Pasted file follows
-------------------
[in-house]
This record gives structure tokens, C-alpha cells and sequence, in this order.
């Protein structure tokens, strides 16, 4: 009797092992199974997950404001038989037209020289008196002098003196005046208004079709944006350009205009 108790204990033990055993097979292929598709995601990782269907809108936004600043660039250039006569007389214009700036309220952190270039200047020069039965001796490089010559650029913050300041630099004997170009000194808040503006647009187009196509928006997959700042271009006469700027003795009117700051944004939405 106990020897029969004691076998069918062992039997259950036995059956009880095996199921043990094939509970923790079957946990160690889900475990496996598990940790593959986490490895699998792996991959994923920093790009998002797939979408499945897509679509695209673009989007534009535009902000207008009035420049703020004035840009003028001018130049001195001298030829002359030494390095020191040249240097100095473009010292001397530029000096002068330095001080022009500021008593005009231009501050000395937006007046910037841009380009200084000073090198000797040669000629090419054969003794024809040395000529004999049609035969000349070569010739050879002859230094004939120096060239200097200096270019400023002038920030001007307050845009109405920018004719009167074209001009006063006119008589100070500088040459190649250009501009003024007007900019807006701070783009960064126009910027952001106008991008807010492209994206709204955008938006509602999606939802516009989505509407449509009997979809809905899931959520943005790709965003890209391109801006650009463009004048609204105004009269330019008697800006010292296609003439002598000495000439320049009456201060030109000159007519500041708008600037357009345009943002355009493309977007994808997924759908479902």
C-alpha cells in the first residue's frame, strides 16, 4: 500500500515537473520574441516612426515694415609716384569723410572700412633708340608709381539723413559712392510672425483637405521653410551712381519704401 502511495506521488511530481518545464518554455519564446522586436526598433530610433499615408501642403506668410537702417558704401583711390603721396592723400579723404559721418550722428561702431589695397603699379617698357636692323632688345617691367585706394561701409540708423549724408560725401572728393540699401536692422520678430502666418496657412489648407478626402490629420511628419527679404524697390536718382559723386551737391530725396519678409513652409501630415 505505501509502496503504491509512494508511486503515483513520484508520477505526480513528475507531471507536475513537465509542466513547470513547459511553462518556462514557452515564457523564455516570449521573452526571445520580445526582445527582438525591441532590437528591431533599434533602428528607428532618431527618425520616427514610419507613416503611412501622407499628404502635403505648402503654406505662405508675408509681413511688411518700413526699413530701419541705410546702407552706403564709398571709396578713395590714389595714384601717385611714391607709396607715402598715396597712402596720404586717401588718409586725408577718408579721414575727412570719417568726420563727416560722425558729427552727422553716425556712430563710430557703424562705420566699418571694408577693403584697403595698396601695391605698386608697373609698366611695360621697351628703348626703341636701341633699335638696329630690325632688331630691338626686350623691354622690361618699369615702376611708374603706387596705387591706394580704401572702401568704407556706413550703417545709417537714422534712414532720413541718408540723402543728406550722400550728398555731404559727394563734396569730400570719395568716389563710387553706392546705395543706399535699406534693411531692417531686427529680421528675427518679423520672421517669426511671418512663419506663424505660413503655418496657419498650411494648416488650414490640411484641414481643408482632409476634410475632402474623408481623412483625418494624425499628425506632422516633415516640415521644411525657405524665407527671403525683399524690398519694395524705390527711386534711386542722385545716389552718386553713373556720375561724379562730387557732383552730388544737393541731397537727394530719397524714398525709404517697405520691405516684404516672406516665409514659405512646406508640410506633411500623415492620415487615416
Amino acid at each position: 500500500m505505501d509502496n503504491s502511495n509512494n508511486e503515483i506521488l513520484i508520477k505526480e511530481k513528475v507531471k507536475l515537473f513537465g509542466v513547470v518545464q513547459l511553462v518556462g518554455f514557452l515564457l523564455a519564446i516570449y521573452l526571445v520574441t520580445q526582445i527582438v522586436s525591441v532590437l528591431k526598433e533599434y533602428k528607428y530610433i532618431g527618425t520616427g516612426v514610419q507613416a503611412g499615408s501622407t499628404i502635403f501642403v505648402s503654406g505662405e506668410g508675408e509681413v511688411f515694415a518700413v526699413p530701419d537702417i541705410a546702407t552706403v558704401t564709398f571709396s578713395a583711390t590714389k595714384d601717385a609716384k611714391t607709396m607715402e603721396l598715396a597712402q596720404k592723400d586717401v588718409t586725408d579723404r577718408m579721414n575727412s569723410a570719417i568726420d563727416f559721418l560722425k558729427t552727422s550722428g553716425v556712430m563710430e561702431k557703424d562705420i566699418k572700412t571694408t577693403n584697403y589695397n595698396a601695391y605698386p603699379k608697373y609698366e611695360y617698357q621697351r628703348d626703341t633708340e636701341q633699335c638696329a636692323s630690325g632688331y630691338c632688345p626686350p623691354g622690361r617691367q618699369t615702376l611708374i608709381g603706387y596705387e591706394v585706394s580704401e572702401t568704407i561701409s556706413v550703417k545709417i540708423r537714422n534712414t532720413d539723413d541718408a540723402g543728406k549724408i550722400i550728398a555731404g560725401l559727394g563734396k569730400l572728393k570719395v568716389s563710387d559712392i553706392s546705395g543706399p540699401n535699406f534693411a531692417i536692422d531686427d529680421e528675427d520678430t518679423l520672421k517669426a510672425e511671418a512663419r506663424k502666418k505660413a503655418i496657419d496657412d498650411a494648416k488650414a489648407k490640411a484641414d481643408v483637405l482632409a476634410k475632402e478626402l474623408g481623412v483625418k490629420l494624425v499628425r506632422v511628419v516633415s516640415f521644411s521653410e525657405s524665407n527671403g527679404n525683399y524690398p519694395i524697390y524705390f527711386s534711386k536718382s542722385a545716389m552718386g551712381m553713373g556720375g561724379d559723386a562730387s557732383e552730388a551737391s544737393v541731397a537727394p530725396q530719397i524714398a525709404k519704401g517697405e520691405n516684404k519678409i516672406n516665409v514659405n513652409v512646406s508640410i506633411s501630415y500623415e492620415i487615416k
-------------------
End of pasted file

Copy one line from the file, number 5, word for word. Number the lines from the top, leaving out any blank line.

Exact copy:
Amino acid at each position: 500500500m505505501d509502496n503504491s502511495n509512494n508511486e503515483i506521488l513520484i508520477k505526480e511530481k513528475v507531471k507536475l515537473f513537465g509542466v513547470v518545464q513547459l511553462v518556462g518554455f514557452l515564457l523564455a519564446i516570449y521573452l526571445v520574441t520580445q526582445i527582438v522586436s525591441v532590437l528591431k526598433e533599434y533602428k528607428y530610433i532618431g527618425t520616427g516612426v514610419q507613416a503611412g499615408s501622407t499628404i502635403f501642403v505648402s503654406g505662405e506668410g508675408e509681413v511688411f515694415a518700413v526699413p530701419d537702417i541705410a546702407t552706403v558704401t564709398f571709396s578713395a583711390t590714389k595714384d601717385a609716384k611714391t607709396m607715402e603721396l598715396a597712402q596720404k592723400d586717401v588718409t586725408d579723404r577718408m579721414n575727412s569723410a570719417i568726420d563727416f559721418l560722425k558729427t552727422s550722428g553716425v556712430m563710430e561702431k557703424d562705420i566699418k572700412t571694408t577693403n584697403y589695397n595698396a601695391y605698386p603699379k608697373y609698366e611695360y617698357q621697351r628703348d626703341t633708340e636701341q633699335c638696329a636692323s630690325g632688331y630691338c632688345p626686350p623691354g622690361r617691367q618699369t615702376l611708374i608709381g603706387y596705387e591706394v585706394s580704401e572702401t568704407i561701409s556706413v550703417k545709417i540708423r537714422n534712414t532720413d539723413d541718408a540723402g543728406k549724408i550722400i550728398a555731404g560725401l559727394g563734396k569730400l572728393k570719395v568716389s563710387d559712392i553706392s546705395g543706399p540699401n535699406f534693411a531692417i536692422d531686427d529680421e528675427d520678430t518679423l520672421k517669426a510672425e511671418a512663419r506663424k502666418k505660413a503655418i496657419d496657412d498650411a494648416k488650414a489648407k490640411a484641414d481643408v483637405l482632409a476634410k475632402e478626402l474623408g481623412v483625418k490629420l494624425v499628425r506632422v511628419v516633415s516640415f521644411s521653410e525657405s524665407n527671403g527679404n525683399y524690398p519694395i524697390y524705390f527711386s534711386k536718382s542722385a545716389m552718386g551712381m553713373g556720375g561724379d559723386a562730387s557732383e552730388a551737391s544737393v541731397a537727394p530725396q530719397i524714398a525709404k519704401g517697405e520691405n516684404k519678409i516672406n516665409v514659405n513652409v512646406s508640410i506633411s501630415y500623415e492620415i487615416k